amok


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Related to amok: Run amok

a·mok

 (ə-mŭk′, ə-mŏk′) also a·muck (ə-mŭk′)
adv.
1. In a frenzy to do violence or kill: rioters running amok in the streets.
2. In or into a jumbled or confused state: The plans went amok.
3. In or into an uncontrolled state or a state of extreme activity: "This jam-packed area of Honolulu has come to stand for tourist development run amok" (Ila Stanger).
adj.
Crazed with murderous frenzy: amok troops.

[Early Modern English amuck, from Malay amok, furious attack, amok, from Proto-Malayo-Polynesian *hamuk, attack.]

amok

(əˈmʌk; əˈmɒk) or

amuck

n
a state of murderous frenzy, originally observed among Malays
adv
run amok to run about with or as if with a frenzied desire to kill
[C17: from Malay amoq furious assault]

a•mok

(əˈmʌk, əˈmɒk)

n.
1. Also, amuck. (in SE Asian cultures) a psychic disturbance characterized by depression followed by a manic urge to murder.
adj., adv.
2. amuck.
[1865–70; < Malay amuk]
ThesaurusAntonymsRelated WordsSynonymsLegend:
Adj.1.amok - frenzied as if possessed by a demonamok - frenzied as if possessed by a demon; "the soldier was completely amuck"; "berserk with grief"; "a berserk worker smashing windows"
insane - afflicted with or characteristic of mental derangement; "was declared insane"; "insane laughter"
Adv.1.amok - wildlyamok - wildly; without self-control; "when the restaurant caught fire the patrons ran amuck, blocking the exit"
2.amok - in a murderous frenzyamok - in a murderous frenzy; "rioters running amuck and throwing sticks and bottles and stones"

amok

amuck adverb
run amok go mad, go wild, turn violent, go berserk, lose control, go insane, go into a frenzy He was arrested after running amok with a car in the city centre.

amuck

also amok
adjective
Out of control:
Idioms: out of hand, running wild.
Translations
يَنْدَفِع وَيَقْتُل مَن يُصَادِفَه
amokbýt stižen amokem
gå amok
tryllast, ganga berserksgang
eiti iš protoišeiti iš protopasiusti
ārprātīgās dusmāsskriet amoka skrējienā
amok

amok

[əˈmɒk] ADV to run amokenloquecerse, desbocarse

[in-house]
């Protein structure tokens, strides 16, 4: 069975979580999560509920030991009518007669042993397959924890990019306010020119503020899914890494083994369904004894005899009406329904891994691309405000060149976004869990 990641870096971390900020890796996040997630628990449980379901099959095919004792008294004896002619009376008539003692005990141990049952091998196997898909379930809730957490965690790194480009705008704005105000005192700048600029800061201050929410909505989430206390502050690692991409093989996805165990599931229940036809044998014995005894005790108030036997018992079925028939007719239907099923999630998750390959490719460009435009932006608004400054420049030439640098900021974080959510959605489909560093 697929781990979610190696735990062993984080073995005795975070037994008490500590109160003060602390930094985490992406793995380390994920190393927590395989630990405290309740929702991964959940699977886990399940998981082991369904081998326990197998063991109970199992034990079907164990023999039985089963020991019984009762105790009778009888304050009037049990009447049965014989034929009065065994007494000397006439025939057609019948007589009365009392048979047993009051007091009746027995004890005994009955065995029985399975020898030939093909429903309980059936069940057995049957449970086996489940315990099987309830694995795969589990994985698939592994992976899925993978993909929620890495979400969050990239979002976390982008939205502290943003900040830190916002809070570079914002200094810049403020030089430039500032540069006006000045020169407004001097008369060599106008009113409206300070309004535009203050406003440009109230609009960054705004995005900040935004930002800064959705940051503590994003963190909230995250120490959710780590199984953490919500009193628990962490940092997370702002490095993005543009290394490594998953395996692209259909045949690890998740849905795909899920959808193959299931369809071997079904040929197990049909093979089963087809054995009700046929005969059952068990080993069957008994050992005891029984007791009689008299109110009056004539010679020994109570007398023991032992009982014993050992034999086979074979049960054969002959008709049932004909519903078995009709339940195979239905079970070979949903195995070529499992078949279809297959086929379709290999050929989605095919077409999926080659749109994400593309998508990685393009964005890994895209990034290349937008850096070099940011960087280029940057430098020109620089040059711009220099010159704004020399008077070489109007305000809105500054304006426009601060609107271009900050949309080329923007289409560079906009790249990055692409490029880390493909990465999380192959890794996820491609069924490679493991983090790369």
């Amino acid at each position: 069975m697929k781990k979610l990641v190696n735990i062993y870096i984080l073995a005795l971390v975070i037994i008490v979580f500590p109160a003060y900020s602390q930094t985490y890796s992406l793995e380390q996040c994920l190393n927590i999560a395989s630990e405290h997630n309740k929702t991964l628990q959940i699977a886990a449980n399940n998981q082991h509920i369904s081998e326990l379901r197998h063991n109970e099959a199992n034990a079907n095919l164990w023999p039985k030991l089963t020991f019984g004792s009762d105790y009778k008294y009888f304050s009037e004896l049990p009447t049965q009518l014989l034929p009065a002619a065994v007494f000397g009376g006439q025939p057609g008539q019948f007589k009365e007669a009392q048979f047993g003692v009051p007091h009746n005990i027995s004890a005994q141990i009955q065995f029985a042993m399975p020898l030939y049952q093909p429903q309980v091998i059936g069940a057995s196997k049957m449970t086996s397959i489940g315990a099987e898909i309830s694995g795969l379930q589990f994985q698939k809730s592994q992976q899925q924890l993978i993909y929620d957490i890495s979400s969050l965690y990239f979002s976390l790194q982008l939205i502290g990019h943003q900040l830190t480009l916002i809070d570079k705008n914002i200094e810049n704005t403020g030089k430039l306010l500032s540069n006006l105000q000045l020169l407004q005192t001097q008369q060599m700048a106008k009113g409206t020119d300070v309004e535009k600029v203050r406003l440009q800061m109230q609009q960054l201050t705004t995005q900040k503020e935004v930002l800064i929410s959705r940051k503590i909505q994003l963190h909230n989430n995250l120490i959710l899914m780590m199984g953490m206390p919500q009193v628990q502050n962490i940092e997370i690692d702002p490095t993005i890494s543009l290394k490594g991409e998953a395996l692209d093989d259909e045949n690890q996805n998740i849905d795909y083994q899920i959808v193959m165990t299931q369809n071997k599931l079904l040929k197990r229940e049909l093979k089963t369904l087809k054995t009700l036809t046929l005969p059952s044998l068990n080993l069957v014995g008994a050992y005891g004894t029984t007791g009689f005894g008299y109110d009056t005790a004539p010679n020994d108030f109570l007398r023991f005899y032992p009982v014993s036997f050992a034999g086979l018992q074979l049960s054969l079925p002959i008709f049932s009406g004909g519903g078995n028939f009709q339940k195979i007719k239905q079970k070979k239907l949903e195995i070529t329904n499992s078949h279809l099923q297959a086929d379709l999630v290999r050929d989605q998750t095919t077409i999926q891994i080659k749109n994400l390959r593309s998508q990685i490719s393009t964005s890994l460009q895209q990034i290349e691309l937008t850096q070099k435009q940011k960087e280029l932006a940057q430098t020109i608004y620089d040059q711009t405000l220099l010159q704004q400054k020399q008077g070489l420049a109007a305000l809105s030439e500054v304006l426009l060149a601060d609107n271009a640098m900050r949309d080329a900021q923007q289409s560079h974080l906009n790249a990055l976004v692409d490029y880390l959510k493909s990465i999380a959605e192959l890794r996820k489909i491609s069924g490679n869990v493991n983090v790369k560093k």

amok

[əˈmɒk əˈmʌk] adv
to run amok → être pris(e) d'un accès de folie furieuse, perdre tout contrôle de soi-même

amok

(əˈmok) amuck (əˈmak) noun
run amok / amuck to rush about madly, attacking everybody and everything: The prisoner ran amok and killed two prison officers.
References in classic literature ?
I am not quite sure what was the matter with me--whether I was merely stupefied or whether I purposely broke loose and ran amok.
He whispered into my ear, lying on his stomach, 'I shall creep close and then amok .
After being steamed in banana leaf cones, the amok was garnished with toasted shallots and ginger.
You were running amok causing real alarm," said Judge Parry.
prompted thugs amok the Old and jurors When police closed in on the vehicle, a marksman, who thought Duggan likely to shoot, got in first.
Amok seems to be improving with each outing over hurdles and won convincingly at Fakenham last time.
The Liberal party too has run amok with all the scandals, and same sex "marriage" and abortion approval; and now the subject of euthanasia is being brought up.
A sort of Time Warner Center run amok, the eponymous Franklin Abraham takes the concept of mixed-use development to decadent extremes, comprising apartments, offices, casinos, theme restaurants, upscale lounges, dingy demimonde salons, retail operations both licit and illicit, and a "Sky Park.
Sure, it's feasible that Coca-Cola's board acted maladroitly in tapping retiree Neville Isdell as the company's new CEO ("Directors Run Amok at Coke," Final Word, June).
The Edsel story is one everyone knows: A cautionary tale of the dangers of research run amok, questionable styling, and bad timing.
The sophisticated search for common ground reflects the reality of an increasingly integrated world economy: Countries may disagree on a specific issue, but they will meet again on others so emotions cannot be allowed to run amok.